‘El Sucko Central”

beavis_and_butt-head
CHAPTER SEVENTY

EL SUCKO CENTRAL

Frazier and I spent most of January visiting banks. He confided that he was astounded raising the money for our new ventures had proven such a challenge. He was dead-serious. I suggested Nashville dreams might have to wait. We were looking for twelve and a half million dollars and the clock was ticking on our time-pressing, mind-distressing Jacor note. Best to cut bait?
We’d wait.

Frazier had defaulted on the Nashville purchase agreement and another buyer appeared. They offered 8.2 million. They would bring back Jerry House and eventually own the market. $500,000 was now owed by Reams on the “Certificate of Deposit”.

Obtaining funding may have been much easier had we not just seemed to have pissed-away a half-million on absolutely nothing. That’s the sort of thing that catches notice and causes pause, bringing worry.

Although their moment was yet to come, Beavis and Butt-Head went banking.

Ummmmmmmm. We’d like to borrow eight million dollars?”

“Ahhhhhhhhhhhh.  It’s for this radio station?”

“Errrrrrrrrrrrrrrrr.  “Ass—-ets?  Heh-heh-heh-heh-heh-heh-heh-heh.”

Frazier’s son John was involved in Broadcast Lending with Aetna Insurance. He would shortly join Reams Broadcasting as Vice-President of Finance after Aetna closed this division due to heavy losses. There was no lack of work. Grover Lewis had voluntarily retired from the company due to pressures caused by a new corporate policy requiring lack of shirk.

Certainly, Aetna Insurance was not a cash candidate. The company frowned on flushing funds down even the most respectable rat-hole and John took his responsibilities seriously. Besides, it would never fly.

“Reams, what’s that borrower’s last name?”

We had turned-down five-and-a-quarter million dollars for our Flint holdings shortly after signing the Cincinnati/Nashville contracts five months earlier. John had told Frazier he suspected Flint to be worth a minimum of six million dollars. It was golden music to FR2’s ears. The tune had turned to tin.

General Motors had announced a series of massive lay-offs in Flint and Michael Moore was in the streets filming “Roger and Me”. Unemployment in Genesee County had reached twenty percent. WWCK’s ratings were really getting hammered by WCRZ-FM and WIOG-FM. Former listenership was about to be cut-in-half. Flint had become El Sucko Central.

In Toledo, WIOT had experienced a troubled time with the release of an Arbitron showing a 6.7% total audience share at the same time Birch Ratings had tracked us at a 15.3% position. Something was wrong. I reviewed all the initial data and called Arbitron. Their younger male sampling had been woefully inadequate in the Metro area. I demanded they recall the book.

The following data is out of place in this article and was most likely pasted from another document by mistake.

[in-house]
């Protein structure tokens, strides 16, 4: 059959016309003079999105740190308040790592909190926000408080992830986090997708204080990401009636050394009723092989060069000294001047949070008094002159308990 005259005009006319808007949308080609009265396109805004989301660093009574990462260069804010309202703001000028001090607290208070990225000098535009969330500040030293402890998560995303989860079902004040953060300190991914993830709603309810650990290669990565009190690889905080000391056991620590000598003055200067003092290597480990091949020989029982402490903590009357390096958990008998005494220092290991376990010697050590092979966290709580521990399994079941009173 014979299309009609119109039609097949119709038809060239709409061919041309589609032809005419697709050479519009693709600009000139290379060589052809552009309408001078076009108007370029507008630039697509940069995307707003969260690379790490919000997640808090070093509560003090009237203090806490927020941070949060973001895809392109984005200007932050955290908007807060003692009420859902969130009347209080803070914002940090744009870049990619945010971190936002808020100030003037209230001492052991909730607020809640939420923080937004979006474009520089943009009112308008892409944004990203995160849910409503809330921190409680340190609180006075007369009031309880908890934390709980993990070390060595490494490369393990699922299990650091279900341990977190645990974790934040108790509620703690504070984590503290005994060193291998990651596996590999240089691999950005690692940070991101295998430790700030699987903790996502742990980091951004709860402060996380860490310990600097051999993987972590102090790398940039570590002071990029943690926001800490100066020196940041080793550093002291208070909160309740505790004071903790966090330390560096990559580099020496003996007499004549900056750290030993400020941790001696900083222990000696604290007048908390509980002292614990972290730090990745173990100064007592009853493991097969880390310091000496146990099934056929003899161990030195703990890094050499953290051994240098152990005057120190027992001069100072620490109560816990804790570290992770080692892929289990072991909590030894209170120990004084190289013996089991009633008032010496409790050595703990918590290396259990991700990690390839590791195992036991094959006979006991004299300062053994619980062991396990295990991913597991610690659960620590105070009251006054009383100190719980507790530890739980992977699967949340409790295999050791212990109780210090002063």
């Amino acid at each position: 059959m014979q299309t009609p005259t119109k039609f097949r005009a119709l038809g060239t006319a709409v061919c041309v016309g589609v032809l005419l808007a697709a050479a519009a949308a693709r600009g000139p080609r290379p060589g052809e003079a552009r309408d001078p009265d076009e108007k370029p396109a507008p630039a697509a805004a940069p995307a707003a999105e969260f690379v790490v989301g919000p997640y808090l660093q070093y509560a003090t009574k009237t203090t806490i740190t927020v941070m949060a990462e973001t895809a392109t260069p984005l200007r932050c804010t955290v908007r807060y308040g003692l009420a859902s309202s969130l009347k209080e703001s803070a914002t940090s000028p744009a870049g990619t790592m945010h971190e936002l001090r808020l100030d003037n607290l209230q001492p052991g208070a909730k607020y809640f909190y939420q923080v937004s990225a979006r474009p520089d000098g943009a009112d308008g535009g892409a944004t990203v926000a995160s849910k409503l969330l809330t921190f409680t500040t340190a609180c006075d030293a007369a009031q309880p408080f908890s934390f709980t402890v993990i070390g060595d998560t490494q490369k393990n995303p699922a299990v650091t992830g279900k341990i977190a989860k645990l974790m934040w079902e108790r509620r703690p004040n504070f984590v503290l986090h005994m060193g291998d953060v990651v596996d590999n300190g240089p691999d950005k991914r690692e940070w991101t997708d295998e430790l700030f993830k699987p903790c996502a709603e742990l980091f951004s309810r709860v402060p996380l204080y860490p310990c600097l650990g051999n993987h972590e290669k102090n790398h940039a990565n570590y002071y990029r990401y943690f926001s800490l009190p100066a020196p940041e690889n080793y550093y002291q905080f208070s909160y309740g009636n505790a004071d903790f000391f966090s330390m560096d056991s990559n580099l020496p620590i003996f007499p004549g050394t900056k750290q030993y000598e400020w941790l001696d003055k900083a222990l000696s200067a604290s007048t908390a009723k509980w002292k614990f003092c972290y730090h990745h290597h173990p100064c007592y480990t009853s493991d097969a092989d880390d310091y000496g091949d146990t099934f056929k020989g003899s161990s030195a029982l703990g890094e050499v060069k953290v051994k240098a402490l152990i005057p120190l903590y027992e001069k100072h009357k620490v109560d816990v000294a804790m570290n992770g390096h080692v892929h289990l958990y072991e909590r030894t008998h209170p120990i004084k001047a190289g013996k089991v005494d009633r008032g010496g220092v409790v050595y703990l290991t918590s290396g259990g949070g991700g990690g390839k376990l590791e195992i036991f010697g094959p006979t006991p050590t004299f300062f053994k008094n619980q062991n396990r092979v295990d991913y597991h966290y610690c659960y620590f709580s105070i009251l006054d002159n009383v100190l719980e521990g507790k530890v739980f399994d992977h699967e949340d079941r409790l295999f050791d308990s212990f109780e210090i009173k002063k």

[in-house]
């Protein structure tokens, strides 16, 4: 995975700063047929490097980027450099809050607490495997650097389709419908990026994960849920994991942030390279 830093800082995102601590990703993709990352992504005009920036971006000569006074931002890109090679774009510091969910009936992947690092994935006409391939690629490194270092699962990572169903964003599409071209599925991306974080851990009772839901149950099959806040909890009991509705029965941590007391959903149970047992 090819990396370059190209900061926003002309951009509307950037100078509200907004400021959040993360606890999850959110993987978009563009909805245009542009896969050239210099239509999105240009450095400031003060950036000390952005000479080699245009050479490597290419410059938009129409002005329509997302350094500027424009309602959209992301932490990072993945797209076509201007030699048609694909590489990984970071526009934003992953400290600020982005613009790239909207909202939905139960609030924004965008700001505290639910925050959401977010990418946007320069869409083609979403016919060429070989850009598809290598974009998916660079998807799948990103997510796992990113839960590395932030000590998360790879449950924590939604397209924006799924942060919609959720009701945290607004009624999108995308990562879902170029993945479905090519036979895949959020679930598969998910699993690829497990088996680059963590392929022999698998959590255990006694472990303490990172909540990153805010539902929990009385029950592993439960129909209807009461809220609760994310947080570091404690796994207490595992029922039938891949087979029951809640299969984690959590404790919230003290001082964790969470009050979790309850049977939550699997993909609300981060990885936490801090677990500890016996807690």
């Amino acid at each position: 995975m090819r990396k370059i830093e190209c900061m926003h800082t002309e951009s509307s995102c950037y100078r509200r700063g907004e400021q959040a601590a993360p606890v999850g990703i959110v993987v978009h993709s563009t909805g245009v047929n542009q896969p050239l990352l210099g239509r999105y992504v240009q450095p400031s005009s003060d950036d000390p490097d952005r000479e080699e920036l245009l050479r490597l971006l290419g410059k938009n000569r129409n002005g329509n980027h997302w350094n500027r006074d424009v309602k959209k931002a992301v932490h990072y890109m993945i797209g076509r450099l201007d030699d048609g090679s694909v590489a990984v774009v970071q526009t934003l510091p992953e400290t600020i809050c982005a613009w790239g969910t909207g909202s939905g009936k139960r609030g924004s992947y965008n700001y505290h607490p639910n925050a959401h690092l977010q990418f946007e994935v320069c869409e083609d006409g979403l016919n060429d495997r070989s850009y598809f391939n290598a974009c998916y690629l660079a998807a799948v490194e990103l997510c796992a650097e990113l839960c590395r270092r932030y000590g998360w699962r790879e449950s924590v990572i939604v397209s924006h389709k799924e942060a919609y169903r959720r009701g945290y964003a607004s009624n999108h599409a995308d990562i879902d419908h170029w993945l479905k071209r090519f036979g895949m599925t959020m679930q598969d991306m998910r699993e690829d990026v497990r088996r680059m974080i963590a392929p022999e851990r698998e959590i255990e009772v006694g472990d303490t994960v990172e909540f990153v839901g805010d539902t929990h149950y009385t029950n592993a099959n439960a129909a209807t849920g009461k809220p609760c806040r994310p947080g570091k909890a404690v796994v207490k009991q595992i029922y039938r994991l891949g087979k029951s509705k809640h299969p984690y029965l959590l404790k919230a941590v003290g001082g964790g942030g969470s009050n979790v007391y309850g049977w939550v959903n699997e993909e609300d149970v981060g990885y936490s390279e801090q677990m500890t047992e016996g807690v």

They told me I wasn’t a subscriber and, “if I wanted to sue them, I could get in line”.

I charged to the front of the pack and instituted litigation charging Arbitron with “Racketeering” under Federal “RICO” statutes. In the Arbitron Ratings under question, it just happened that every Arbitron subscriber in Toledo had gone up and every non-subscriber had dropped down. Call it fate. When the facts are on your side, truth is never an issue.

The next Arbitron measurement had WIOT back in double digits. It was where we belonged. We dropped our suit. The 6.7% had hurt us, nevertheless. Agency “cost-per-point” computers are blind in their precision.

Although John couldn’t open the doors to the Aetna vault and drive our get-away van, he knew some people in the business. He expected Janet Tanner might be of help.

There was no doubt that Janet knew her way around the barn. She exuded authority and radiated confidence. Jan had excellent credentials and gave great hope. She lived on Beacon Hill in Boston. That should have been a clue.

She threw together an exceptional prospectus and passed it around like dope at a Grateful Dead concert. The mirrors came from Lotus. She put together a six million dollar loan with Rhode Island Hospital Trust and still had two million left to go.

Brian McNeill was a fine, young Irishman with Burr Egan Deleage in Boston. They were a venture capital firm. He was glad to kick in the last couple of bucks. What’s two million between friends? He was incredibly warm, graciously understanding and charmingly attentive. Interest was only twenty-five percent a year. Frazier only had to pay just ten percent if he wanted. The other fifteen would simply be added to the principle amount. It was as easy as falling-off a cliff. I almost asked Brian for a few million myself, then remembered he was Irish.

The deal was transacted only hours before Jacor would have seized all of Frazier’s assets. We were on our way.

Janet Tanner picked-up her check too. $250,000 every few months keeps a girl healthy, wealthy and on the Hill.

I kept things going through the end.

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